Tuesday, October 10, 2006

Gambling: Do the Math

What is it with the Press-Citizen's compulsive gambling reporting disorder? The paper's back at it again this morning (October 10), giving the Riverside gambling casino more of the page one coverage to which the casino now probably considers itself entitled. Rachel Gallegos, "Casino Meeting Its Financial Goals; Made $7.6 Million Revenue in 31 Days," Iowa City Press-Citizen, October 10, 2006.

The story, and the supporting raw data to which it led me, does contain some very interesting insights. But isn't it really more of a business page story -- if that? Are the Riverside gambling casino's financials really the most important news of the world -- or eastern Iowa -- this morning?

Placement aside, the story draws from the Iowa Racing and Gaming Commission, "Track Gaming Revenue Report" and "Riverboat Revenue Report," September 2006, enough to keep any rational person out of the casino -- certainly any college student looking for "new ways to earn cash" [for links see, e.g., yesterday's Nicholas Johnson, "Hats Off to The Gazette," October 9, 2006].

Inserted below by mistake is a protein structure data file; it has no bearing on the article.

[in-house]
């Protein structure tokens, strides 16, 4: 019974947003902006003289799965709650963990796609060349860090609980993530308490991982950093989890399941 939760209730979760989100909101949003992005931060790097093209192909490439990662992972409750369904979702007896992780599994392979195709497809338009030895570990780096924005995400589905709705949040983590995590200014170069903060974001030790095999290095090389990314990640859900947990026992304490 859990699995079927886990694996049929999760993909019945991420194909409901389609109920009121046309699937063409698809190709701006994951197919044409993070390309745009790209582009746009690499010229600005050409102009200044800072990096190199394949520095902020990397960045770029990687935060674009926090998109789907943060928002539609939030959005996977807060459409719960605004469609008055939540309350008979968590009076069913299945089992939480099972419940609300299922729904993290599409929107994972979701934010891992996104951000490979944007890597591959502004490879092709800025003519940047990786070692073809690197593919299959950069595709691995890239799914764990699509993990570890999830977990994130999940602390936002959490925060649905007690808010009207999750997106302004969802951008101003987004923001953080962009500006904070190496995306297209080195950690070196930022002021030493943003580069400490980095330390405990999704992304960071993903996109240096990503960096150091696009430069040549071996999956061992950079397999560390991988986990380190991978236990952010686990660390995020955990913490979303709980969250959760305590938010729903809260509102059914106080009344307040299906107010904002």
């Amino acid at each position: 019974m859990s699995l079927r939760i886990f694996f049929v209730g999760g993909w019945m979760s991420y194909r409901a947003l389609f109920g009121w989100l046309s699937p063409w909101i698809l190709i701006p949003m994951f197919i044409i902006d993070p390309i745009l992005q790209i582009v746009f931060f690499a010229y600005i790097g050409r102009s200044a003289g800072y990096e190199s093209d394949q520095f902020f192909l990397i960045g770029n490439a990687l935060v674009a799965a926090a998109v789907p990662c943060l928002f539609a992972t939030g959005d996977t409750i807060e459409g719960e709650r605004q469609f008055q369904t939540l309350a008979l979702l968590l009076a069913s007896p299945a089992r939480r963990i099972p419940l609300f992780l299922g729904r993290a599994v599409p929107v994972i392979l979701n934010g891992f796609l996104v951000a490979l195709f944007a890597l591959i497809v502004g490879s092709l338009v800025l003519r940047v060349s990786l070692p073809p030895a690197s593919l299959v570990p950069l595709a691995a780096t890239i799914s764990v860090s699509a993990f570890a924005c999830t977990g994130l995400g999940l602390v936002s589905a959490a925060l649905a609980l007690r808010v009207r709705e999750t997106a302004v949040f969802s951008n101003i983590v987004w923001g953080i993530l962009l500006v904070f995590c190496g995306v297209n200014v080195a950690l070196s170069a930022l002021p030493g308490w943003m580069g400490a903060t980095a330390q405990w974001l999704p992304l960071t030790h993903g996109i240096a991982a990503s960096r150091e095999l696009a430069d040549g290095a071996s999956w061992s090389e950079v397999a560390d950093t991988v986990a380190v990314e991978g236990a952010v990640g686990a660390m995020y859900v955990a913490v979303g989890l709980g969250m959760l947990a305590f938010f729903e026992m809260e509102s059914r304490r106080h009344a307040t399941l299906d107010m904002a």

Here are some examples of the Riverside gambling casino's percentage take from its "customers" (that is, of the amount the gamblers put on the table during the past month, this is the percentage of that amount kept by the gambling casino).

Caribbean Stud: $170,094 -- 37.51%
Roulette: $294,193 -- 31.96%
PAI GOW Poker: $216,786 -- 21.44%
Craps: $820,031 -- 19.88%

And of course those are just a few of the numbers that enabled the Riverside gambling casino to walk away with over $7,000,000 in one month's profit from Iowans willing to contribute that much toward Iowa's "economic growth."

Yeah, I can see how a college student could easily put herself through school if she spent enugh time at a gambling casino with odds like that.

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1 comment:

Anonymous said...


Anonymous said...

The spread of online gambling had been very good news indeed for gamblers, with industry competition leading to lower operators’ margins and higher payout ratios. State monopoly lotteries and horse races, by contrast, offer terrible odds and are subject to heavy taxes.

Why then has the bill been passed in such a hurry? Because of the forthcoming mid-term elections. The Republicans’ interest is not in protecting the weak and vulnerable, but rather in cosseting the Christian Right and individual states' monopolies.

10/10/2006 04:16:34 PM